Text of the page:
When ascending above 19,000 feet, I’ll lighten my load and keep my gear to one camera and one lens, my 20mm−35mm lens and no tripod. I’ll focus on other climbers making their ascent with the summit in the background. To compensate for camera shake, I’ll use anything I can find to stabilize my equipment. That could mean bracing myself against a granite wall, stabilizing my camera on a granite slab, or at lower elevations, a fallen tree.
Filters are also useful in the mountains. Alpine glow doesn’t last long in the early morning, so I keep a circular polarizer in my camera pack. However, my first choice is always natural light as shadows retreat to the deepest parts of distant canyons shaped like huge open books and beneath towering craggy spires.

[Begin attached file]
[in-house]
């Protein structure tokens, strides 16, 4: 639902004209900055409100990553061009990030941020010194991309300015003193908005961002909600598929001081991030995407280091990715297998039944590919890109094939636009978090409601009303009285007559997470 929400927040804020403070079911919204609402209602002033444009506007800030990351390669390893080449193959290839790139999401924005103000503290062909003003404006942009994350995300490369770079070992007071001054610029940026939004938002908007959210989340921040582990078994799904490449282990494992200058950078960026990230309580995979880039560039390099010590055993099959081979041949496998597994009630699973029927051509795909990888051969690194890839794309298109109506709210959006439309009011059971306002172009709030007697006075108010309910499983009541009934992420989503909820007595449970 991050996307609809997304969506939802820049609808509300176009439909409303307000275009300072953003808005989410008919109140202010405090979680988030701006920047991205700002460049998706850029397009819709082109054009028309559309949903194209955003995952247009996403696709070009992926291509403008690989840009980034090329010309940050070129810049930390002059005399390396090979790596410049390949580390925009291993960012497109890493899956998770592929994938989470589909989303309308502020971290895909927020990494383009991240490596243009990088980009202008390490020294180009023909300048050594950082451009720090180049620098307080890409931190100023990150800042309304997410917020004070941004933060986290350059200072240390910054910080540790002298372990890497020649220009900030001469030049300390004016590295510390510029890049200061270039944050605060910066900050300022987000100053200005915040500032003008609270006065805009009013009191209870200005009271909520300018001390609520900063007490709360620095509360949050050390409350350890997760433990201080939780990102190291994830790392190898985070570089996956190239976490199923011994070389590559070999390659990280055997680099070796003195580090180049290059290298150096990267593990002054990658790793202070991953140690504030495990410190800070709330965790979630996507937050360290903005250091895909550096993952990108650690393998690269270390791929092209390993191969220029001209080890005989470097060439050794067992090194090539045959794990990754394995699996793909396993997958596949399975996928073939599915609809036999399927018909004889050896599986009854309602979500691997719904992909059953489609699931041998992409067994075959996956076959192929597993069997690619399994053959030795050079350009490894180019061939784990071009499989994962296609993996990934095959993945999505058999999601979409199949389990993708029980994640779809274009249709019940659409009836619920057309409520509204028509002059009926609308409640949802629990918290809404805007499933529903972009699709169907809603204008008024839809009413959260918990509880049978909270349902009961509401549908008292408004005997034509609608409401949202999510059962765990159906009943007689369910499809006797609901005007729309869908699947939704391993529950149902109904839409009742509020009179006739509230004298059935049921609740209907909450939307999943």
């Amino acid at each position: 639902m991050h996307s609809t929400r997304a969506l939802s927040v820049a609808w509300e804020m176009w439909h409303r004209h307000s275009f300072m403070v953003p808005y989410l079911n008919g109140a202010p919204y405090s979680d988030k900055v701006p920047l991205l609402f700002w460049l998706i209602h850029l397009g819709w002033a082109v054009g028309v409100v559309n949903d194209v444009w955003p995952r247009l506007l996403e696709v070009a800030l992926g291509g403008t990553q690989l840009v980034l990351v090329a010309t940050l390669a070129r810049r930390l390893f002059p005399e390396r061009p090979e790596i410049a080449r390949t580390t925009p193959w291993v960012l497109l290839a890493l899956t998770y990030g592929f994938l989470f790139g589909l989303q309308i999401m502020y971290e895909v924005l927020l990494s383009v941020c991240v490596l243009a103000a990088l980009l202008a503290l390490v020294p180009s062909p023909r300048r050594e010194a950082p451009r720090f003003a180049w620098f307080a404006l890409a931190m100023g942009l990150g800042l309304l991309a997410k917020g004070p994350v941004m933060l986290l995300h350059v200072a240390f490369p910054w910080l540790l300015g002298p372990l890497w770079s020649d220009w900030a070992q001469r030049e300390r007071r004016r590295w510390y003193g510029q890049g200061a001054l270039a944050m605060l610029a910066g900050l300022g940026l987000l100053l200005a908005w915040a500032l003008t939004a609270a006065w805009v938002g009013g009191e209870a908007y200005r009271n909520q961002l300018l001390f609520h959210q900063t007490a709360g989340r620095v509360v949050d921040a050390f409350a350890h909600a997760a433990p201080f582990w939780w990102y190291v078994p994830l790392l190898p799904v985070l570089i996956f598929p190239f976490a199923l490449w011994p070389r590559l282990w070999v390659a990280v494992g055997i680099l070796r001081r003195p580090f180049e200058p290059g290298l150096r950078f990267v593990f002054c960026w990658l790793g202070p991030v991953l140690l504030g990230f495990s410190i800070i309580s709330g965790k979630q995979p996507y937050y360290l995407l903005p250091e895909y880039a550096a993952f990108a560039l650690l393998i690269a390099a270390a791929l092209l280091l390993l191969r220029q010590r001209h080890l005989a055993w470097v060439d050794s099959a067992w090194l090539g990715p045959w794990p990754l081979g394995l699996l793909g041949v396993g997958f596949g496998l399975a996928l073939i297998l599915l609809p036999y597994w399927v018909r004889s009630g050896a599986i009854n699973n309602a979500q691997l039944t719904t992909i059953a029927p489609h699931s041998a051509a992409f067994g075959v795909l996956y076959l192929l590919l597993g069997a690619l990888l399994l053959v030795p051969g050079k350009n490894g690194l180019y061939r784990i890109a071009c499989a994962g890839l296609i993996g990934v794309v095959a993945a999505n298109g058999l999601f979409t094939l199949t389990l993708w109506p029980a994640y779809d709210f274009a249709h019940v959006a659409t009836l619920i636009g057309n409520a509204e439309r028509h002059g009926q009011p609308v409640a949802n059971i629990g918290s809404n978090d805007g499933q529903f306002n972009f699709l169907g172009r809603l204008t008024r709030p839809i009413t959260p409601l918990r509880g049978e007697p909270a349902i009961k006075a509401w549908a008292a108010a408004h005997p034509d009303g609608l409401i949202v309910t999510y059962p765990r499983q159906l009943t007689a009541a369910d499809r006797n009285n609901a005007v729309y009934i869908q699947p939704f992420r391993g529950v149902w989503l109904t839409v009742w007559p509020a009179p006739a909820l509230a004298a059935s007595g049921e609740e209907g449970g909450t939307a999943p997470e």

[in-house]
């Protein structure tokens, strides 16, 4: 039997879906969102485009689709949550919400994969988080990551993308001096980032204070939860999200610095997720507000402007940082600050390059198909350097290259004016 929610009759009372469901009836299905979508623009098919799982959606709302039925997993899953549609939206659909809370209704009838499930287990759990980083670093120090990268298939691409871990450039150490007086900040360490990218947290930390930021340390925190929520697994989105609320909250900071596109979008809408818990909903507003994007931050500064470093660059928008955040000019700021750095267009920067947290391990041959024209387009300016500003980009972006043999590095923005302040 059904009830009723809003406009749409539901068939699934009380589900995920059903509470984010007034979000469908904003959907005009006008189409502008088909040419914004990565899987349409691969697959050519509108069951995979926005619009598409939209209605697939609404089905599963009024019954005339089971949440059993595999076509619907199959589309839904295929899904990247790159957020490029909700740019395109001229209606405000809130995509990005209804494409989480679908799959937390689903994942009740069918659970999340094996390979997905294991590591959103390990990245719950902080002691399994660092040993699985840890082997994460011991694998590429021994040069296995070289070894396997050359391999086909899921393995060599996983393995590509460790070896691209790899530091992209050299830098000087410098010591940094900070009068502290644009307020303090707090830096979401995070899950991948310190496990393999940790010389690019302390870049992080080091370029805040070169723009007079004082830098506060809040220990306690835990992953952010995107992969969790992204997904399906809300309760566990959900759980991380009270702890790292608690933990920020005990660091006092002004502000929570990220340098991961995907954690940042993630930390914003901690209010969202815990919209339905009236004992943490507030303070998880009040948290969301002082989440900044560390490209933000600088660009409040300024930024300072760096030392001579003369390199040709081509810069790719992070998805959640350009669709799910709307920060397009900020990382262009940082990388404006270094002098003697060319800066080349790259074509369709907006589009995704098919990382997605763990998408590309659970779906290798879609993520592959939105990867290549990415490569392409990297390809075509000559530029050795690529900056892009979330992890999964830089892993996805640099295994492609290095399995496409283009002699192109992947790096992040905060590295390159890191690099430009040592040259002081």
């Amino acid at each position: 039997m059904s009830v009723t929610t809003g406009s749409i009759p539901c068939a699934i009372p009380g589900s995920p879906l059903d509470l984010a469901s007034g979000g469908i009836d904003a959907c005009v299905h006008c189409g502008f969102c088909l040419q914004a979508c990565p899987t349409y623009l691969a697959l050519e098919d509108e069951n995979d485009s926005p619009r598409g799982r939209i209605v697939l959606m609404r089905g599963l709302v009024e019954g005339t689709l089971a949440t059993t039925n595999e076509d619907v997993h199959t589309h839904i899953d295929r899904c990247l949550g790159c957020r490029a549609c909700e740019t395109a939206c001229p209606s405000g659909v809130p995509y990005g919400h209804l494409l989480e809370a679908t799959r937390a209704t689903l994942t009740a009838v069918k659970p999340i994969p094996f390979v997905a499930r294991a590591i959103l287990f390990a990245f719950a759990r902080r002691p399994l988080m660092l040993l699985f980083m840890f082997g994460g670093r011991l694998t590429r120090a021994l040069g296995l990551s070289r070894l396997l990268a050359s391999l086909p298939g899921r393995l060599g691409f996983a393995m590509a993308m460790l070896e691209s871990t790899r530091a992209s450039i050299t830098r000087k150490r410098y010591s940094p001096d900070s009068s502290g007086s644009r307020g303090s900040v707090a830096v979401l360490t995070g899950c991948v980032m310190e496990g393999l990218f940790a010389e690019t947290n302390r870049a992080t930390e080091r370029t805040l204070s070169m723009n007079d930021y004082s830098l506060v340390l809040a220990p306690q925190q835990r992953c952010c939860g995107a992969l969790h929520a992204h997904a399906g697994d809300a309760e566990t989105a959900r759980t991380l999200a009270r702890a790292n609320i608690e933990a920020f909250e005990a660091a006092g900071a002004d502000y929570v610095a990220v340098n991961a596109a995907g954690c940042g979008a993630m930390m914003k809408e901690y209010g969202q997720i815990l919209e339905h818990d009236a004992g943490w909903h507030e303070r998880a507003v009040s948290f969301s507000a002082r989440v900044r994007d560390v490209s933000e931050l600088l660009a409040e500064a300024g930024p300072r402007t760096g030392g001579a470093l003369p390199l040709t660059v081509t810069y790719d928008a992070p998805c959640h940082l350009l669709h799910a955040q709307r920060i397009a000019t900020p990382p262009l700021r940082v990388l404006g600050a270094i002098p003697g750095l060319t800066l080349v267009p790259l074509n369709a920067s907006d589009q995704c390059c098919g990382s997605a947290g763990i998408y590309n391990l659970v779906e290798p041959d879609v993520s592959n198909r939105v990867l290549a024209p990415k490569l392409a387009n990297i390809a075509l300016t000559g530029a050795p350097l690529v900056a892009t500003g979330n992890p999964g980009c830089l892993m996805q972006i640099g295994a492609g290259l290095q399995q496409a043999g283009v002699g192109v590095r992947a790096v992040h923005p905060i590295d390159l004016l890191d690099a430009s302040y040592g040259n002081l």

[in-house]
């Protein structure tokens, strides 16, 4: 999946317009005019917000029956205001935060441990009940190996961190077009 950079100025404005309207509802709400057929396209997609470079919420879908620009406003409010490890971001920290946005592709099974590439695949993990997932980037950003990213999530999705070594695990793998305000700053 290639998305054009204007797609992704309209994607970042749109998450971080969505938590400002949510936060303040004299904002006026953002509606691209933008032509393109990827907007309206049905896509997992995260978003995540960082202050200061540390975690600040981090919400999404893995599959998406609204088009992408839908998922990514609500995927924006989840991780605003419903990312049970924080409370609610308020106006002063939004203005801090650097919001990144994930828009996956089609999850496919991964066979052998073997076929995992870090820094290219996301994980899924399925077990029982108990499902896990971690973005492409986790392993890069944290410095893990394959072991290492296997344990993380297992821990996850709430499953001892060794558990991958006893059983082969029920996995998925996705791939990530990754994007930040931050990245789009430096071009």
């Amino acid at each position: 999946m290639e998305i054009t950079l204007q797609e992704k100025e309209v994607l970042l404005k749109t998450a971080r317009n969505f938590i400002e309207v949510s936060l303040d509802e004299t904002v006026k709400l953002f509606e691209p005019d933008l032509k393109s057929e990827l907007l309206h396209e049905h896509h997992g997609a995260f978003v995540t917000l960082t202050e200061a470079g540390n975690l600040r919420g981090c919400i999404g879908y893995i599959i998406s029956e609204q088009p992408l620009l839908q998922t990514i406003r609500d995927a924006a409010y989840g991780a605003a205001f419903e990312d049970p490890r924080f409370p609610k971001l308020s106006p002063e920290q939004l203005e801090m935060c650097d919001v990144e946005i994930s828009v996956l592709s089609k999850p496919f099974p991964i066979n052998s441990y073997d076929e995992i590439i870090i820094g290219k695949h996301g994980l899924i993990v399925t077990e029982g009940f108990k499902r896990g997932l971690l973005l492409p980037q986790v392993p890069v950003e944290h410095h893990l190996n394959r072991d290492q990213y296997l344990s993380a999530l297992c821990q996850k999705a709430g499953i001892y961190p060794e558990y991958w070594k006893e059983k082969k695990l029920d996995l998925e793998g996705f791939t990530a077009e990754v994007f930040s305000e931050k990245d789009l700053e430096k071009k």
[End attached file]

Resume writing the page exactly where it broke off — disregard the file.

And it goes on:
To accentuate the mountain landscape there are lots of subjects to choose from. It could be a fellow hiker or climber on a summit bid. It might be a mirrorlike alpine lake in the foreground, a tent at the base of a majestic spire or a mountain goat, Rocky Mountain bighorn sheep, a golden-mantled squirrel or a marmot foraging above treeline.
The best time to shoot in the mountains is early in the morning and late in the afternoon. The higher up you’re photographing, the earlier the light will glow on your subject, so make sure the night before you’re aware what time sunrise is and plan accordingly. The higher up you’re photographing, the harsher the light gets towards midday. In my opinion fall and winter offers the best light. The annual time change in the fall keeps the sun lower on the horizon and the alpine glow lasts longer on the subject and the colors are more vibrant.